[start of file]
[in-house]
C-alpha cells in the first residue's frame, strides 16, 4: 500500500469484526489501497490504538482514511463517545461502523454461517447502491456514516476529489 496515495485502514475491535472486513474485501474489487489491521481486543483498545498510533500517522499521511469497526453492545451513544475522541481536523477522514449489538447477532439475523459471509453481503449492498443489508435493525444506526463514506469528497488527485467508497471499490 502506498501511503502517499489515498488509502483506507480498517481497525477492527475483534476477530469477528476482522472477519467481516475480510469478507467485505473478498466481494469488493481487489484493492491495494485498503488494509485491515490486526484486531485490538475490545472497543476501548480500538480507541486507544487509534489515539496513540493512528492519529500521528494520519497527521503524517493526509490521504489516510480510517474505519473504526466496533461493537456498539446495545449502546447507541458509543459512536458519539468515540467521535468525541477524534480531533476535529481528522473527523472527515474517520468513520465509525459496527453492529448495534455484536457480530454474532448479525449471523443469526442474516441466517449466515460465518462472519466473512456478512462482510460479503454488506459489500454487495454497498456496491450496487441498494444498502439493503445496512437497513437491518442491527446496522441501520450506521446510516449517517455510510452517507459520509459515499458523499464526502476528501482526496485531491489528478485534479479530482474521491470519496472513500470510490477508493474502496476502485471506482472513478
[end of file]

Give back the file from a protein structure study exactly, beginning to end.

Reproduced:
[in-house]
C-alpha cells in the first residue's frame, strides 16, 4: 500500500469484526489501497490504538482514511463517545461502523454461517447502491456514516476529489 496515495485502514475491535472486513474485501474489487489491521481486543483498545498510533500517522499521511469497526453492545451513544475522541481536523477522514449489538447477532439475523459471509453481503449492498443489508435493525444506526463514506469528497488527485467508497471499490 502506498501511503502517499489515498488509502483506507480498517481497525477492527475483534476477530469477528476482522472477519467481516475480510469478507467485505473478498466481494469488493481487489484493492491495494485498503488494509485491515490486526484486531485490538475490545472497543476501548480500538480507541486507544487509534489515539496513540493512528492519529500521528494520519497527521503524517493526509490521504489516510480510517474505519473504526466496533461493537456498539446495545449502546447507541458509543459512536458519539468515540467521535468525541477524534480531533476535529481528522473527523472527515474517520468513520465509525459496527453492529448495534455484536457480530454474532448479525449471523443469526442474516441466517449466515460465518462472519466473512456478512462482510460479503454488506459489500454487495454497498456496491450496487441498494444498502439493503445496512437497513437491518442491527446496522441501520450506521446510516449517517455510510452517507459520509459515499458523499464526502476528501482526496485531491489528478485534479479530482474521491470519496472513500470510490477508493474502496476502485471506482472513478